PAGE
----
HeMateMe: How about if FIDE employees are docked a weeks pay for being one minute late to work? That sounds fair to me.

"But boss--my train was running late!"

"Tough luck. You're out $1,000."

"But boss--our baby sitter was late--we can't just leave our child unattended.

"Not my problem. You lose $1,000."

"Hey...we sound just like chess players getting cheated out of prize money for a good finish, by forfeiting a round...."

Boss: Well, what goes around comes around, right?

Maybe then these dummies could come up with something reasonable, say 15 minutes late for rapid games, 1 hour for classical chess.

Apr-03-12  cro777: GM Emil Sutovsky, the President of the Association of Chess Professionals (ACP), considers some of the rules of the competition as well as referees' actions at the European Championship to be preposterous. In a short run ACP will prepare a letter for hundreds of players to sign.

"First of all, I believe that the rule of <zero tolerance> in the open competition is not justified", Sutovsky said. According to him, registering losses for early draws (before 40th move) led to the fact that in the last round of the Championship one third of the games from the top of the table finished before they actually started. "They simply set and made another 40 moves...Moreover, the chief arbiter just before the tour said that short draws, even with a threefold repetition, would not be accepted by the arbiters".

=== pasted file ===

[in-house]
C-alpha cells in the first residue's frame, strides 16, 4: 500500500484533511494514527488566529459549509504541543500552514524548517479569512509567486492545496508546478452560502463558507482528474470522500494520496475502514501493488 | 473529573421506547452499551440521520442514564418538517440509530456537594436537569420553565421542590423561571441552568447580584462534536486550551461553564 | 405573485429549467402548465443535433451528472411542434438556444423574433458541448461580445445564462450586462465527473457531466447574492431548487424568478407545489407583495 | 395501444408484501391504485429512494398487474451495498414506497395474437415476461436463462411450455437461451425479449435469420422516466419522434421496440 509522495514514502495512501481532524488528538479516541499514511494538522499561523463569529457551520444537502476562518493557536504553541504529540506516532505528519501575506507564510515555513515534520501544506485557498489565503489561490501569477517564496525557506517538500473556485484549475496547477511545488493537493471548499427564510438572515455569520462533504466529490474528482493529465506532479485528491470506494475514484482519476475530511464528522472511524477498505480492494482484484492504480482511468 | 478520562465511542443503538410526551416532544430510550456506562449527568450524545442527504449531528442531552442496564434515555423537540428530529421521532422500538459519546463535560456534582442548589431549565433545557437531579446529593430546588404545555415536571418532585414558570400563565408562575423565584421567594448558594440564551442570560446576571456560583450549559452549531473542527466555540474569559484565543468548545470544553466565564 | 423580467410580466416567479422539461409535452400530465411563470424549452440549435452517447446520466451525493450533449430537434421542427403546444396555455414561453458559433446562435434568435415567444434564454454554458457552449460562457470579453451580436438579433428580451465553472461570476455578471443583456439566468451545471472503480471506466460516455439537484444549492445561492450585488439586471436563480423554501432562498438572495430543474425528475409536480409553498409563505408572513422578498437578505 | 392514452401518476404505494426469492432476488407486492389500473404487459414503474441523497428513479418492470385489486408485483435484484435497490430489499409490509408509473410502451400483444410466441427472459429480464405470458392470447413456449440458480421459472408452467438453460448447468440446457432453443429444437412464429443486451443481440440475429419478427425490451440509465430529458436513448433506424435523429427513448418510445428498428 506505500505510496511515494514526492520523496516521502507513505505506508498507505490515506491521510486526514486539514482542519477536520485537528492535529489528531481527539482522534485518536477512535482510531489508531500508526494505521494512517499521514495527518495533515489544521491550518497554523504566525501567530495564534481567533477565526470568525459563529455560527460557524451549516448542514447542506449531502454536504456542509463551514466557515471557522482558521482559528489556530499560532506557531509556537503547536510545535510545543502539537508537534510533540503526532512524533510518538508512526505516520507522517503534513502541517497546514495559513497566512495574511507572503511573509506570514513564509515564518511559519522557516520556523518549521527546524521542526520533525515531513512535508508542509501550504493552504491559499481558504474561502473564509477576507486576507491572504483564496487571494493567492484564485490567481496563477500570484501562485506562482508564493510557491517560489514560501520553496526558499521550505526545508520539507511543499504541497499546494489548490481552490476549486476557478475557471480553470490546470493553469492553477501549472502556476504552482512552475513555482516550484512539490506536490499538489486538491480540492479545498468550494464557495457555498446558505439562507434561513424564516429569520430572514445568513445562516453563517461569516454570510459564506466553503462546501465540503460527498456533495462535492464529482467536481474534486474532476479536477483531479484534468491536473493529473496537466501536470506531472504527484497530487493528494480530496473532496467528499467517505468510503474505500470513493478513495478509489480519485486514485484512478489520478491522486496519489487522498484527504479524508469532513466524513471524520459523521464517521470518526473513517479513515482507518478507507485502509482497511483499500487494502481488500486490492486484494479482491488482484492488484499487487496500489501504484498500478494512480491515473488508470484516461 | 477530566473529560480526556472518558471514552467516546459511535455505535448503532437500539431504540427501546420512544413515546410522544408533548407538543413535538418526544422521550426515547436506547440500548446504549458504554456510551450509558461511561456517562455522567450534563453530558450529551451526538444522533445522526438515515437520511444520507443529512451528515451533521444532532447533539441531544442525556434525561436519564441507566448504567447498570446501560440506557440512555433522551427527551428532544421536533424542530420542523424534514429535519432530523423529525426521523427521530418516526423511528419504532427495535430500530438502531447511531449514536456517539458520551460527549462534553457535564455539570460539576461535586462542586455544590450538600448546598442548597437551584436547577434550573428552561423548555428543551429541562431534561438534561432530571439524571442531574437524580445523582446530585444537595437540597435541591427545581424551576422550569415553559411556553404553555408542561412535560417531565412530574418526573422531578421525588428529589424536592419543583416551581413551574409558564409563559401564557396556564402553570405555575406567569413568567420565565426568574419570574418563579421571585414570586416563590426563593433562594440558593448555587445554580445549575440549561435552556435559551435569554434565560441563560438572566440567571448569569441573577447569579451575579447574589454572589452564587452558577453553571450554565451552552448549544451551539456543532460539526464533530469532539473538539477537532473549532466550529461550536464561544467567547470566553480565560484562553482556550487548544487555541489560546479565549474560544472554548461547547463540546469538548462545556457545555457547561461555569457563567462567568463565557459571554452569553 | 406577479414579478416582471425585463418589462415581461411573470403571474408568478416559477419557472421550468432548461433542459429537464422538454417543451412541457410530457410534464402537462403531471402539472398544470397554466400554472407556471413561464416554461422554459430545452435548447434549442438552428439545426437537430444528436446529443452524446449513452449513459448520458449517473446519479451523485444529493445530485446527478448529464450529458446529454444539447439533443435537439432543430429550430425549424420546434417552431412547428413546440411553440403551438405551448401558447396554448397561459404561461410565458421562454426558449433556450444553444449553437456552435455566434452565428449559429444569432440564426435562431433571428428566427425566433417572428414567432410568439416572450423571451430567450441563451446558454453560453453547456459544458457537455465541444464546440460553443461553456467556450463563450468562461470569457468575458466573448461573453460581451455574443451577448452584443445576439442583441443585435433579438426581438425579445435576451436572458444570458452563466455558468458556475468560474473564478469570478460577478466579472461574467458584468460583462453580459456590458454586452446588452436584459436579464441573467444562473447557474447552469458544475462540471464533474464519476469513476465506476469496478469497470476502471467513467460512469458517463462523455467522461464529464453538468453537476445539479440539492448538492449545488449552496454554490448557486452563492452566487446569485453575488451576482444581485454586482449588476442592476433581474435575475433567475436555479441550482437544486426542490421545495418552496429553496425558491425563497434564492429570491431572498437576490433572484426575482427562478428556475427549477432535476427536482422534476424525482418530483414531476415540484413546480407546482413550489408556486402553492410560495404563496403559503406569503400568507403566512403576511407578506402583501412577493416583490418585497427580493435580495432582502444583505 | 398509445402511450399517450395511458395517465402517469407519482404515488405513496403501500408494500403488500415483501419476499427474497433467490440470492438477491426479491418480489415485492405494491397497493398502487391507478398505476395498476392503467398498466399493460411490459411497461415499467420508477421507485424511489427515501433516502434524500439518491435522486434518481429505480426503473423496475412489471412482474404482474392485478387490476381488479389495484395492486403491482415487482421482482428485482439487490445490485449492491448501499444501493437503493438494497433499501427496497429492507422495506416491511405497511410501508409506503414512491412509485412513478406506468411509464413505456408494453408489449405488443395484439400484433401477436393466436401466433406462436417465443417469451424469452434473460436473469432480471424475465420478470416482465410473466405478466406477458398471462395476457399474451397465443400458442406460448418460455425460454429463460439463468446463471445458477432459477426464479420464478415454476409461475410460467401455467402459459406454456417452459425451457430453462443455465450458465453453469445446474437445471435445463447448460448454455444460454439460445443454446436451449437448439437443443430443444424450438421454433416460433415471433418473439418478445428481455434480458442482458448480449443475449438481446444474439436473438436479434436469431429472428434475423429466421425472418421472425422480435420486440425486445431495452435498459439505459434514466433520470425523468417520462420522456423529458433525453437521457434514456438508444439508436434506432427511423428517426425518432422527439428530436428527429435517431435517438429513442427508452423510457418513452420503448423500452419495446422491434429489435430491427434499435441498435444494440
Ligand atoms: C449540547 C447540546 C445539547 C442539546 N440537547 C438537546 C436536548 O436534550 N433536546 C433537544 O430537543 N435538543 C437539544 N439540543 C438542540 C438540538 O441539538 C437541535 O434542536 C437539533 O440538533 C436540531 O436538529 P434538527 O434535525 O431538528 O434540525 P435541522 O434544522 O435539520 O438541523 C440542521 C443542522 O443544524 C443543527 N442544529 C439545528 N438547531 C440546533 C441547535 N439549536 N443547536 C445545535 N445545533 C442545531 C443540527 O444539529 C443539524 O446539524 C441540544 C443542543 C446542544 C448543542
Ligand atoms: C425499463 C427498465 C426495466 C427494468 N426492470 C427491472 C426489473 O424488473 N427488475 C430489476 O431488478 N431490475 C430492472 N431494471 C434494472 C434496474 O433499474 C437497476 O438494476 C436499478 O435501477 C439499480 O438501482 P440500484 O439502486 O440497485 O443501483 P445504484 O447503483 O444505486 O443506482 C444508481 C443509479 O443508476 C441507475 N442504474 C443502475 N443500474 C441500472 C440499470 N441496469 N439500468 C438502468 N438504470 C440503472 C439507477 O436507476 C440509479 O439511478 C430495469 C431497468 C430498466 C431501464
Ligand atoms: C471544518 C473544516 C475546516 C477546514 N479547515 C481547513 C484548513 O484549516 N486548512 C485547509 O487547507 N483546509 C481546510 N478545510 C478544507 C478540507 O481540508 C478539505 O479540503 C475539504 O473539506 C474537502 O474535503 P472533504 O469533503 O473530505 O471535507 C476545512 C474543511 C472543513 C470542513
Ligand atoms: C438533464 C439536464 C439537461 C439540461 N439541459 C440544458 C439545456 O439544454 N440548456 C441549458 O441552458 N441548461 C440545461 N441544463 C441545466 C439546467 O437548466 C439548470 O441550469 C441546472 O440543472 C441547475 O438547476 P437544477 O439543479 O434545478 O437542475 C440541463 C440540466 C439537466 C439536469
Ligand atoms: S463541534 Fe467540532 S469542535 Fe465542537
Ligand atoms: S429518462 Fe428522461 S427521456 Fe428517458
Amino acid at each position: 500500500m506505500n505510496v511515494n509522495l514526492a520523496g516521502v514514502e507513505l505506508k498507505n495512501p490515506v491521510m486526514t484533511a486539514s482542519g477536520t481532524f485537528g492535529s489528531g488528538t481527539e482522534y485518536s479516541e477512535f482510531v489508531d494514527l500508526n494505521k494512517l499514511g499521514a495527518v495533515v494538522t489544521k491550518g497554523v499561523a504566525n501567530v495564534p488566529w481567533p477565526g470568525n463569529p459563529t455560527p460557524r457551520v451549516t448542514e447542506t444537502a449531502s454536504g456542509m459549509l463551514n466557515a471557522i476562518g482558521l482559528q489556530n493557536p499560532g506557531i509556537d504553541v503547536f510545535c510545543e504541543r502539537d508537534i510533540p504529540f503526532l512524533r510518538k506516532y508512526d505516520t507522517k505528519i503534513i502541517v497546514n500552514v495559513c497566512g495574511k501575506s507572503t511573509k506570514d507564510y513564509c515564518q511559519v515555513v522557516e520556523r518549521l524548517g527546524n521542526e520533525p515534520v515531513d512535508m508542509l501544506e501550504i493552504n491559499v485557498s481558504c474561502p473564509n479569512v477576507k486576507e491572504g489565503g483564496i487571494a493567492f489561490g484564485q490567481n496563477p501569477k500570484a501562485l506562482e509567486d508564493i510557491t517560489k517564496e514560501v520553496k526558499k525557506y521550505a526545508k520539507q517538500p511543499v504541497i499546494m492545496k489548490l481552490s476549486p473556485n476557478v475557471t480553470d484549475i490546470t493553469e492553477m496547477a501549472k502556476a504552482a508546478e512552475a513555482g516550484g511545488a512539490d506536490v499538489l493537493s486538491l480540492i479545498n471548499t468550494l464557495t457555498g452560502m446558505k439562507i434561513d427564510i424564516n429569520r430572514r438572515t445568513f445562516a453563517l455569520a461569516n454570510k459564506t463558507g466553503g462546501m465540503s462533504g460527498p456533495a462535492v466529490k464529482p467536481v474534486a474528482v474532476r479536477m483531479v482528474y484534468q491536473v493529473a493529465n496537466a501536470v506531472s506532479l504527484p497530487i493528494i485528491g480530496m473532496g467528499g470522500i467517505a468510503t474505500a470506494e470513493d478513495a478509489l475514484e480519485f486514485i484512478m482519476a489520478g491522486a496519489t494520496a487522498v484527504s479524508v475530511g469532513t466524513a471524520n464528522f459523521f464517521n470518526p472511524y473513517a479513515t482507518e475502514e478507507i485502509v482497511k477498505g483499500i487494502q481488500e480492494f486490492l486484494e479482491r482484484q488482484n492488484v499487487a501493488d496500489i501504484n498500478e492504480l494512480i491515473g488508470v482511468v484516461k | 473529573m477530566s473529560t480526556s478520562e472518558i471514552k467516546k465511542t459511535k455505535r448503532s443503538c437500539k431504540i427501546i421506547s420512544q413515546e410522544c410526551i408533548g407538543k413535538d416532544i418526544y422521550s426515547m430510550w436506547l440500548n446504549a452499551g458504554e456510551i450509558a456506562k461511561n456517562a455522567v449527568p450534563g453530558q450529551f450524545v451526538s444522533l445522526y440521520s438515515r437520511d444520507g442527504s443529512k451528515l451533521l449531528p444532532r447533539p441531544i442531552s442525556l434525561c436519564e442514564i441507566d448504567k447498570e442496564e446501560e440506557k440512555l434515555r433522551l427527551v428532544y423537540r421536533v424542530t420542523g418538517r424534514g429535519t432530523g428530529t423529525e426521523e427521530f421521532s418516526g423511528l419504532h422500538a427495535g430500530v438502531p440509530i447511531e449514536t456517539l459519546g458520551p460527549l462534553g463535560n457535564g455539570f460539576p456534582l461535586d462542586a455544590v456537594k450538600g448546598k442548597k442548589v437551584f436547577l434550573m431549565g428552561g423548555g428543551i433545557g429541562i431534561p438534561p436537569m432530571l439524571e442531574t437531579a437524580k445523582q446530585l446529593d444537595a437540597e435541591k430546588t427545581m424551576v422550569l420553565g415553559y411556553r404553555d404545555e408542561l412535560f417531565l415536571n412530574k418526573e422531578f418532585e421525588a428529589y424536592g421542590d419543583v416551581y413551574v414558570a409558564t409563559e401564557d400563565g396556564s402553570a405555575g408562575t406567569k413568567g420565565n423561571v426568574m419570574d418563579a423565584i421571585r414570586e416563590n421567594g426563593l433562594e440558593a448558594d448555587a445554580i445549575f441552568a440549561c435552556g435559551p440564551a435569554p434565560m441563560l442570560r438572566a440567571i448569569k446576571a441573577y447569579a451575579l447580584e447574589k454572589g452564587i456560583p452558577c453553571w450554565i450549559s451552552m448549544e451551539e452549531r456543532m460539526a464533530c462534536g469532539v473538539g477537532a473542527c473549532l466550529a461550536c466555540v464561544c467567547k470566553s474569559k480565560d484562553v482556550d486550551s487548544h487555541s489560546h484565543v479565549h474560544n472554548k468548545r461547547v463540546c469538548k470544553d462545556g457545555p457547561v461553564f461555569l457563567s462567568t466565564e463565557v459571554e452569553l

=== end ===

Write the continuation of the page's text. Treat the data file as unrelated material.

In the last round, Grendmasters Maze and Smirin were the main actors of this "theater of the absurd".

Maze, Sebastien - Smirin, Ilia

1. d4 Nf6 2. c4 g6 3. Nf3 Bg7 4. g3 c6 5. Bg2 d5 6. cxd5 cxd5 7. O-O O-O 8. Nc3 Ne4 9. e3 Nxc3 10. bxc3 Nc6 11. Ba3 Bf5 12. Nd2 Qd7 13. Rc1 Rac8 14. Re1 Na5 15. Bf1 Rfe8 16. Bb4 Nc6

click for larger view

17. Ba3 Na5 18. Bb4 Nc6 19. Ba3 Na5 20. Bb4 Nc6 21. Ba3 Na5 22. Bb4 Nc6 23. Ba3 Na5 24. Bb4 Nc6 25. Ba3 Na5 26. Bb4 Nc6 27. Ba3 Na5 28. Bb4 Nc6 29. Ba3 Na5 30. Bb4 Nc6 31. Ba3 Na5 32. Bb4 Nc6 33. Ba3 Na5 34. Bb4 Nc6 35. Ba3 Na5 36. Bb4 Nc6 37. Ba3 Na5 38. Bb4 Nc6 39. Ba3 Na5 40. Bb4 Nc6 1/2-1/2

Draw according to the rules, or piece of work in the grotesque genre? <Domdaniel> will explain.

Apr-03-12  Everett: If the <no draw before move 40> rule is trying to make chess more attractive and conversely raise prize funds through sponsership, the IDEA is fine... but does it, or will it ever prove fruitful in this regard? Are these rules necessary to increase or maintain the money coming in to the chess world?

If this is not the case, they should be abandoned immediately.

Also, since zero-tolerance would have no regard either way to the quality of fighting chess actually played (except by preventing it!) there is no point to it. It seems someone who keeps on getting stood up for dates is on a power trip and wants to punish everyone for it. I always thought losing time on the clock is punishment enough.

Apr-08-12  cro777: The 2012 Russian Team Championship (7 rounds, Swiss system) starts tomorrow (Round 1) in Loo, Russia.

Interestingly, the same controversial tournament regulations apply:

Zero –tolerance rule will be applied for each round.

Communication between players (offer of draw) is forbidden until the 40th move has been played.

Apr-08-12  cro777: GM Emil Sutovsky, the President of the Association of Chess Professionals (ACP):

"Registering losses for early draws (before 40th move) led to the fact that in the last round of the Championship one third of the games from the top of the table finished before they actually started. They simply set and made another 40 moves".

Apr-09-12  smaragdus: About short draws I will quote Tal:

"To play for a draw, at any rate with white, is to some degree a crime against chess."

Maze and Smirin should be ashamed of themselves.

Premium Chessgames Member
  WTHarvey: Here's a collection of 78 critical positions from the championship: